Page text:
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Heiraten vs. Verheiraten

It's quite easy to make mistakes with German words that sound nearly the same but have different prefixes and thus different meanings. For example, some verbs using the root verb lassen (to let, to leave):

 

Der Witzleben ist doch vor zwei Jahren vom Führer entlassen worden.
Witzleben was let go by the Führer two years ago.
Caption 23, Die Stunde der Offiziere: Dokudrama über den 20. Juli 1944

 

Sie verlassen den amerikanischen Sektor.
You are leaving the American Sector.
Caption 1, 25 Jahre Mauerfall: Radtour durch die Geschichte

 

The verb entlassen can mean "to be fired" or "to be let go," but it can also mean "to be released" as in released from prison. Depending upon its context, the verb verlassen can mean "to leave" or "to abandon."

 

But what about German words with different prefixes that can be translated as the same word in English? It can be even more confusing to keep these straight. A very good example of this are the verbs heiraten and verheiraten.

 

Ich weiß, eines Tages, da heiraten wir.
I know someday we'll marry.
Caption 32, Monsters of Liedermaching: Für immer

 

Using the example below with verheiraten and the subject reflected as the direct object (example 1: wir/uns, example 2: sie/sich), we arrive at the same meaning: 

 

Ich weiß, eines Tages, da verheiraten wir uns.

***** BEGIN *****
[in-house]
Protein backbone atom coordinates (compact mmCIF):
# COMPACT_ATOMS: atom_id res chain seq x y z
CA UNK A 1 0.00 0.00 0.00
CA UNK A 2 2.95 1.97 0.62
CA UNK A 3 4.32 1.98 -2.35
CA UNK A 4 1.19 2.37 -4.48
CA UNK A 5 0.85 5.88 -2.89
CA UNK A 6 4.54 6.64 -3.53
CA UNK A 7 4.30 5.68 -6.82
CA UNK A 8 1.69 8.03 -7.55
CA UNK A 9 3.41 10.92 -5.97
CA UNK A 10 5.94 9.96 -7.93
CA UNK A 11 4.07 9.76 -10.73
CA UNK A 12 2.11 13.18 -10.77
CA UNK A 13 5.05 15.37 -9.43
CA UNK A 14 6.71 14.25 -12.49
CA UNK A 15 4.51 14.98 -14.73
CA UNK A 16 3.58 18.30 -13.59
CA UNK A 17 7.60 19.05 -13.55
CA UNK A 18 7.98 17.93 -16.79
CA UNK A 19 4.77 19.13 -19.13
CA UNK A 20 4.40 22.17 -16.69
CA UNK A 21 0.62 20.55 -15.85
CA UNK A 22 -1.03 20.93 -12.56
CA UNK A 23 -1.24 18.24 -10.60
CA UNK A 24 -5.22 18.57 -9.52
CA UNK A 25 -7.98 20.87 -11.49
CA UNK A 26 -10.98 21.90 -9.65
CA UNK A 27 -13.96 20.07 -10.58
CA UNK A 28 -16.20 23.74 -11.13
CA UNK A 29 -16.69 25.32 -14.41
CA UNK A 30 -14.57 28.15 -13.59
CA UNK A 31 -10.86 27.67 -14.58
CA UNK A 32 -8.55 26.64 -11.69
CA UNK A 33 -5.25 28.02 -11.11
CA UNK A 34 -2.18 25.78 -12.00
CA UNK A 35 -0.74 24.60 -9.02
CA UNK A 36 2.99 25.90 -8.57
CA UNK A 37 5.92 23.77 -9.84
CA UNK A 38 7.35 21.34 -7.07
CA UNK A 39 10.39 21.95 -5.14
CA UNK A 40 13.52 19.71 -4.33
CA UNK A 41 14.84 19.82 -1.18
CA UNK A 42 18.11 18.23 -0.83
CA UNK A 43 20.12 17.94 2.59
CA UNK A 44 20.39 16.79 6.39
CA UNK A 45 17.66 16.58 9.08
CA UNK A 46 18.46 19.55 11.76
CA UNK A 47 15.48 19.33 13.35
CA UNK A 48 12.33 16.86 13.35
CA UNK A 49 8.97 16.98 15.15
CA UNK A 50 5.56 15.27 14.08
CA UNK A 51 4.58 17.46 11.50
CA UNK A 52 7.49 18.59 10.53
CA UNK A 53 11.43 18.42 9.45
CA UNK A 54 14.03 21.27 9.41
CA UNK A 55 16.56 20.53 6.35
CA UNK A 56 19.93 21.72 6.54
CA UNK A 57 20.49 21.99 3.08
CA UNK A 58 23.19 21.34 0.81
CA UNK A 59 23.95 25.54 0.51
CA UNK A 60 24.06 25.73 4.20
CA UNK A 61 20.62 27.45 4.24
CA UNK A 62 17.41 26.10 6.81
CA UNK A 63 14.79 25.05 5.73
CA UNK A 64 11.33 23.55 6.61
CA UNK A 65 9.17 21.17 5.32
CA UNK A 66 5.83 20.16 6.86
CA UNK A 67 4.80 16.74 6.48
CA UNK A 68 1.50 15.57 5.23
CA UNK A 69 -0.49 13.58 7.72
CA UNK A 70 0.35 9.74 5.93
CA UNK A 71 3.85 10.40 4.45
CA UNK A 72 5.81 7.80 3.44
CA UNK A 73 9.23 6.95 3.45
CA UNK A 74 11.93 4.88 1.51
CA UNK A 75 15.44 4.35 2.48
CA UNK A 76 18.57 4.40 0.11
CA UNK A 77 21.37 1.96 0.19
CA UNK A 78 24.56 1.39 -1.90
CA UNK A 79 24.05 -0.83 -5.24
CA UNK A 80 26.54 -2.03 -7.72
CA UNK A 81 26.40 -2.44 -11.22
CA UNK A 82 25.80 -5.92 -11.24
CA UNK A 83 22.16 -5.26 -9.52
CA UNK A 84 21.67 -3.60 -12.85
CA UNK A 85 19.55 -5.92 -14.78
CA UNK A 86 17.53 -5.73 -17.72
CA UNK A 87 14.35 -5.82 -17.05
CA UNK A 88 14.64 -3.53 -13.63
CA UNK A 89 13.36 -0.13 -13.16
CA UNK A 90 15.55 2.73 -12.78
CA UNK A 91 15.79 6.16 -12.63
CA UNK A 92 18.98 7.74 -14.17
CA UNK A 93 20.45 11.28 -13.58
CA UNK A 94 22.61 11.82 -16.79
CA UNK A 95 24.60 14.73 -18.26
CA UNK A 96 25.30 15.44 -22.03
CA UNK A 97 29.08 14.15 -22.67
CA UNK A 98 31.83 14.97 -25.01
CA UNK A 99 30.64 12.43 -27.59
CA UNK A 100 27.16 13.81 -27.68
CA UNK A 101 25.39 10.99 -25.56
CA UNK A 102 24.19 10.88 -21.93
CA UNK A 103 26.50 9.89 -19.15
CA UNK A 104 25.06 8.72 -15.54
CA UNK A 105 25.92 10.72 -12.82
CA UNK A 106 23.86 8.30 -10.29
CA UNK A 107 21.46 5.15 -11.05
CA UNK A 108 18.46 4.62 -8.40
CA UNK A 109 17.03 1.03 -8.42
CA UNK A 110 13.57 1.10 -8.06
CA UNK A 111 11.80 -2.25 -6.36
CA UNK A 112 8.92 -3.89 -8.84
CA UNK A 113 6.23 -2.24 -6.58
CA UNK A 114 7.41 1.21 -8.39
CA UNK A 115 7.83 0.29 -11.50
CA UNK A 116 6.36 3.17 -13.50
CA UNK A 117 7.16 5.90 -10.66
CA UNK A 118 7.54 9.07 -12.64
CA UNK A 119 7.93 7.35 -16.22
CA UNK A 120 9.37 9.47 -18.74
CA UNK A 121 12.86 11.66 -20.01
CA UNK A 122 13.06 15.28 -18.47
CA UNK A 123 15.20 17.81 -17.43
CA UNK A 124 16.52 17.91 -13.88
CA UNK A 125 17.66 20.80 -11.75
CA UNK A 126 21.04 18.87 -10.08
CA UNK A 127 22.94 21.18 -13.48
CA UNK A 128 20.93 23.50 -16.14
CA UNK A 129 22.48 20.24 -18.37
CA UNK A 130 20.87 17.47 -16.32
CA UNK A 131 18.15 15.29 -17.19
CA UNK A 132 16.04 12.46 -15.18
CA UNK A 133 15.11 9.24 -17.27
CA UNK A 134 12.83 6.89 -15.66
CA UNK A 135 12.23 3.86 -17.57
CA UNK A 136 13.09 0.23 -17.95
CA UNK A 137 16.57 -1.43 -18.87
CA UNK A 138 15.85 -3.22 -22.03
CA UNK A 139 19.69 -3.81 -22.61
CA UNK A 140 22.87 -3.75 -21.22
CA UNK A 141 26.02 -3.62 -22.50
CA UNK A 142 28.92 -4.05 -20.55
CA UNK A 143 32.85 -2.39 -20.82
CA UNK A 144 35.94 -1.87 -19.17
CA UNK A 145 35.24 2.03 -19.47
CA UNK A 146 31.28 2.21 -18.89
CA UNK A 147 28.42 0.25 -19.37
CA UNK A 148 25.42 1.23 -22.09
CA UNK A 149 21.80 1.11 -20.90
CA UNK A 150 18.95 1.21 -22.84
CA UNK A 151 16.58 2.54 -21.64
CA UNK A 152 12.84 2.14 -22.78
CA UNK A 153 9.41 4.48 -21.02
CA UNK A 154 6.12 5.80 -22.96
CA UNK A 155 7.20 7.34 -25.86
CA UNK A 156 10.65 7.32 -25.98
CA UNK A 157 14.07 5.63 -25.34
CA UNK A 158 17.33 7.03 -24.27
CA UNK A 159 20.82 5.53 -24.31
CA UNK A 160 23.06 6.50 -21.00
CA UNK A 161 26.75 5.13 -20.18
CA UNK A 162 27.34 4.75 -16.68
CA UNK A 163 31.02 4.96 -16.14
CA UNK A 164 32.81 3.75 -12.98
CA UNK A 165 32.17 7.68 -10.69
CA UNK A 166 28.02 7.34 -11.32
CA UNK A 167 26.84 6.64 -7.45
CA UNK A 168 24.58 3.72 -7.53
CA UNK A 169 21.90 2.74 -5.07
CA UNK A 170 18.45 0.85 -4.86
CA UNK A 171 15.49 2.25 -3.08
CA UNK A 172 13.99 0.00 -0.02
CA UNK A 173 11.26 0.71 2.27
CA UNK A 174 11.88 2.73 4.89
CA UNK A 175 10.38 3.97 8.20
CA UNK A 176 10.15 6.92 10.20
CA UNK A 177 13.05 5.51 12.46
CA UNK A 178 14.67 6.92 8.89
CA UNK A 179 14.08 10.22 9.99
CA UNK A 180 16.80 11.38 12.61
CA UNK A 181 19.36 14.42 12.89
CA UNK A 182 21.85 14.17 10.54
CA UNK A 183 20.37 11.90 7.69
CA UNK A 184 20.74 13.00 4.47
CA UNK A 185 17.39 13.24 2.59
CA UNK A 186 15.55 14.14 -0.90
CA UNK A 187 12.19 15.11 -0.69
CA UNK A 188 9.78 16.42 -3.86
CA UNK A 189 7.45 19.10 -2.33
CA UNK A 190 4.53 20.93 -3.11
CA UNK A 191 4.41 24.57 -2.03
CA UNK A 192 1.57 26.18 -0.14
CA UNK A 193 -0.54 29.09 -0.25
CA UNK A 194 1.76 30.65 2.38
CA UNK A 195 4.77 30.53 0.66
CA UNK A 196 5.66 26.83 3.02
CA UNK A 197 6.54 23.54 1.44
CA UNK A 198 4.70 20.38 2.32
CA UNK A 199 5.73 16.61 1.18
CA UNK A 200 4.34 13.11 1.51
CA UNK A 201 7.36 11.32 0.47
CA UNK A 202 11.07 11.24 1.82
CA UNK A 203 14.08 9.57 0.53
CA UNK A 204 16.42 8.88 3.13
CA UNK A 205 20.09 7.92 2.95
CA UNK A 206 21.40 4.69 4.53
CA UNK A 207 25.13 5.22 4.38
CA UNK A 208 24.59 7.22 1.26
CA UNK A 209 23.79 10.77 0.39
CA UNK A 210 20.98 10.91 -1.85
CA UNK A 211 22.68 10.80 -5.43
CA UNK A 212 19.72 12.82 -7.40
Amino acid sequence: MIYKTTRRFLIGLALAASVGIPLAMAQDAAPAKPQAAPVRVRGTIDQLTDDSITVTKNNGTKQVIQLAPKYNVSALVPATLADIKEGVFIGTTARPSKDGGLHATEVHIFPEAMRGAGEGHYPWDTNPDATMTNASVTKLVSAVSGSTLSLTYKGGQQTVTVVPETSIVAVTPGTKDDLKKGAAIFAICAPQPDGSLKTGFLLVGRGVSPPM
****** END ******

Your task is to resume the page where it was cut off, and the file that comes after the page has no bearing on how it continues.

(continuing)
I know someday we'll marry.

 

Ich weiß, eines Tages, da verheiraten sie sich.
I know someday they'll marry.

 

Both of the examples could use "get married" instead of "marry". The verb verheiraten, when used without a reflective direct object, has a different meaning, however: 

 

Die Großmutter wollte den Sohn auf jeden Fall verheiraten.
The grandmother wanted badly to get her grandson married off. 

 

Another easily confused pair are geheiratet and verheiratet: 

 

Mein Bruder Martin hat letztes Jahr geheiratet.
My brother Martin got married last year.
Caption 19, Die Wohngemeinschaft: Besuch

 

Der König freute sich, dass seine Tochter endlich verheiratet war.
The King was delighted that his daughter finally got married.
Caption 37, Märchen, Sagenhaft: König Drosselbart

 

Both geheiratet and verheiratet can be translated as "got married," but there's a big difference in how you use the words. The word geheiratet is a past participle of the verb heiraten. The word verheiratet, on the other hand, is an adjective which stems from the verb heiraten. Thus you can can say: Ich habe geheiratet ("I got married") or Ich bin verheiratet ("I am married") but not vice-versa! A good way to remember the difference is that the prefix ge- ist one of the most common prefixes used in past participles of German verbs. 

 

Further Learning
Look for variations of heiraten and verheiraten on Yabla German to see them in a real-world context, and take a look at this article on the topic!

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